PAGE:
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7 Worst Movie Mentors




When Hollywood invents fictional mentors, their sole purpose is to move the storyline forward. Movie mentors are caricatures with highly exaggerated features which seem primarily positive. But upon further review, they often do more harm than good. In this article, we will take a deeper look and poke a little fun at Hollywood's attempt at mentorship. Hopefully, you can learn what NOT to do.


Dumbledore

Dumbledore is dodgy and deceptive. His idea of mentorship is leaving cryptic clues, ignoring Harry, lying to him, or not telling him the whole truth. These traits in a real-life mentor would prove disastrous. The apprentice would never trust his mentor, and eventually, he will distance himself out of sheer frustration.


What to do instead: Tell the truth, don't hide secrets behind half-truths and subterfuge.



Morpheus

Morpheus asks Neo to make a life-altering decision with no facts or background. He didn't inform him that his choice would lead him into a battle with a superior enemy. He only offered riddles and cryptic clues. Morpheus said, "I can't tell you what the matrix is. You will have to see it for yourself." If your mentor asks you to choose which pill to take…RUN!

What to do instead: Empower your apprentice to make informed and increasingly wise decisions. Share everything you know with your apprentice gives them a higher probability of success.



Gobber

Gobber (from How to train your dragon) threw new recruits into the dragon pens without training. He put them in danger to "teach them a lesson." This works great to move a plot forward or create toughness in a character. But the emotional and possibly physical damage could be devastating if done in real life.


What to do instead: Walk into the dragon pen WITH your apprentice. Do hard things together in the beginning. Let your apprentice gain confidence while working alongside an expert. Then let them try things out for themselves.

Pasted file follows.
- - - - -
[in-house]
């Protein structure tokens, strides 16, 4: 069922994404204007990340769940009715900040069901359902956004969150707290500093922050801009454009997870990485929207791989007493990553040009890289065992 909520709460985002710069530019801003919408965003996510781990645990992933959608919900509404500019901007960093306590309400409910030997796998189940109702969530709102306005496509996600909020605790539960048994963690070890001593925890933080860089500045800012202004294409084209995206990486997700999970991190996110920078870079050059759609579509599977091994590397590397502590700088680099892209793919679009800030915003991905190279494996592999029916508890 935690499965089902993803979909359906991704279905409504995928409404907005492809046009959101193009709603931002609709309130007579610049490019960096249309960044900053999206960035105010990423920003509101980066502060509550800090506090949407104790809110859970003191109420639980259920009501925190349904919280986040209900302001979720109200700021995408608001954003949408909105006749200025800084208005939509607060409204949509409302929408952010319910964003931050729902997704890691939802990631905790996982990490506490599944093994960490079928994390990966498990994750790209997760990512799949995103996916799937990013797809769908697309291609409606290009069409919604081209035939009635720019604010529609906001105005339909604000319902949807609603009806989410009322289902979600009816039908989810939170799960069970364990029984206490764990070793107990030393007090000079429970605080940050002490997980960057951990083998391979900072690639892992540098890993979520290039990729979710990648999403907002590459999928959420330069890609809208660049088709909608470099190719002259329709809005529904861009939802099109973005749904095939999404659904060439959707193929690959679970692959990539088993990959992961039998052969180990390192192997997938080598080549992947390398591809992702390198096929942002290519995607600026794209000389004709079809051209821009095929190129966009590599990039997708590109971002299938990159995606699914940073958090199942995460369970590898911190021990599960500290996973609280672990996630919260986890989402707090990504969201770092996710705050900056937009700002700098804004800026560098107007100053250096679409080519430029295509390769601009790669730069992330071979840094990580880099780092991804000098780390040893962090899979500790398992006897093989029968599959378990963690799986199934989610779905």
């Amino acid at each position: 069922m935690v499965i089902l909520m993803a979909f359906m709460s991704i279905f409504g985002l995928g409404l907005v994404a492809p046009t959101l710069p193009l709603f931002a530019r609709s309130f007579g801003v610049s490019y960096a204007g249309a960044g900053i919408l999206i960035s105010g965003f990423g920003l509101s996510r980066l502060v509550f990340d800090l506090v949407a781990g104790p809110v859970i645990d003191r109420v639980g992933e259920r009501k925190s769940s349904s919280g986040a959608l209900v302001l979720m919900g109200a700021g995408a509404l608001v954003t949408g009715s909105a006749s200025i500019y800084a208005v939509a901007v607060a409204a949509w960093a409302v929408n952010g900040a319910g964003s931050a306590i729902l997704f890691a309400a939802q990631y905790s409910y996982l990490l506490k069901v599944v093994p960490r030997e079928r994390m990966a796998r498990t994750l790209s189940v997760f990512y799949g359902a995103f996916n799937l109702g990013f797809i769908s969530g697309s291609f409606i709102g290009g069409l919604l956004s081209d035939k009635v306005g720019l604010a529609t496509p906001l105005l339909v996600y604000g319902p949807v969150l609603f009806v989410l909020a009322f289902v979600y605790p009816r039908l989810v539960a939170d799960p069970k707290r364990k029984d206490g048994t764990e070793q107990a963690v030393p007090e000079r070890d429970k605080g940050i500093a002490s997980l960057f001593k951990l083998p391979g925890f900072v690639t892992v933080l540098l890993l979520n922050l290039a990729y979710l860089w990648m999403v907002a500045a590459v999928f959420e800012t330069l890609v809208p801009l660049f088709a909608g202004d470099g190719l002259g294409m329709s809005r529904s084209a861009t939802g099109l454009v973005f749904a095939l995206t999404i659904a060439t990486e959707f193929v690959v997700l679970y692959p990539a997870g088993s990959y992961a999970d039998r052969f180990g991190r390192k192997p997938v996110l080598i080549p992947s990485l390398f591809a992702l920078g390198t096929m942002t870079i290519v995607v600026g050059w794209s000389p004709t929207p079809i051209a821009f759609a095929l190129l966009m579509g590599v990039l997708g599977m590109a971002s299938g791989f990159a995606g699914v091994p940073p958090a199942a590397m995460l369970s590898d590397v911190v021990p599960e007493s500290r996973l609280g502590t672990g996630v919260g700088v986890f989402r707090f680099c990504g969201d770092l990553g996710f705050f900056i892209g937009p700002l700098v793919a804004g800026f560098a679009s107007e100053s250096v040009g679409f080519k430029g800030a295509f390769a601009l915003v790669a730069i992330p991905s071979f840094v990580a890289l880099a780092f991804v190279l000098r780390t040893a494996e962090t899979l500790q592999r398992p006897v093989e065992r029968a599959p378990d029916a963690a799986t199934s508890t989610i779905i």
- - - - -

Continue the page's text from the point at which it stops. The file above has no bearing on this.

Jiminy Cricket

Jiminy Cricket may be one of the worst mentors in cinematic history! He entered a mentorship relationship uninvited. He wanted a gold badge as payment before he even started the job. Didn't tell Pinocchio's dad that he had run away because he didn't want to snitch on him. He let him hang out with unsavory characters. That sharply dressed little cricket was a presumptuous and arrogant little pest.


What to do instead: Basically, Do the opposite of what this little screechy nuisance did. Collaborate with your apprentice, don't command them or compel them. Keep your focus on their well-being, not your own.



Yoda

Yoda is a terrible communicator. Fortunately, he covers his inadequacies by being the cutest little pointy eared grandpa in the galaxy. But I still can't remember. Does fear lead to anger and anger leads to hate? OR does fear lead to hate, and hate leads to suffering. At least he did give us one good piece of advice, "Pass on what you have learned."


What to do instead: Practice honest and straightforward communication. If it helps you, compile your thoughts on paper before you pass them on verbally. Always allow your apprentice to ask valid questions so that you can clarify any misunderstandings.



Mr. Miyagi

Mr. Miyagi said, "No such thing as a bad student, only a bad teacher. Teacher say, student do." But, In Karate Kid II, we learn that Miyagi's father taught both him and his evil nemesis, Sato. His own father mentored one good and one bad student with the same lessons, no less.


What to do instead: Don't use empty platitudes, and don't blame yourself when apprentices go astray. Just because one of your students makes terrible decisions doesn't mean you are a bad instructor, and you should sell your dojo. Let your apprentices be responsible for their own choices.



Mr. Keating

Mr. Keating (from Dead Poet's Society) inspired his students with rousing speeches, but rather than teaching responsibility and maturity, he fostered privilege and self-centeredness. It eventually led to a student's suicide when the student didn't get his way. Mr. Keating was more concerned with what his apprentices thought of him than how his influence affected their lives.


What to do instead: Baptize your instructions in real-life experiences. Share your victories with your apprentices but also your defeats. Teach them how to deal with disappointment and show them how to overcome failure.


Get more uncommon insights on mentorship in my book “Letters to an Apprentice” https://amzn.to/2SRHzD8

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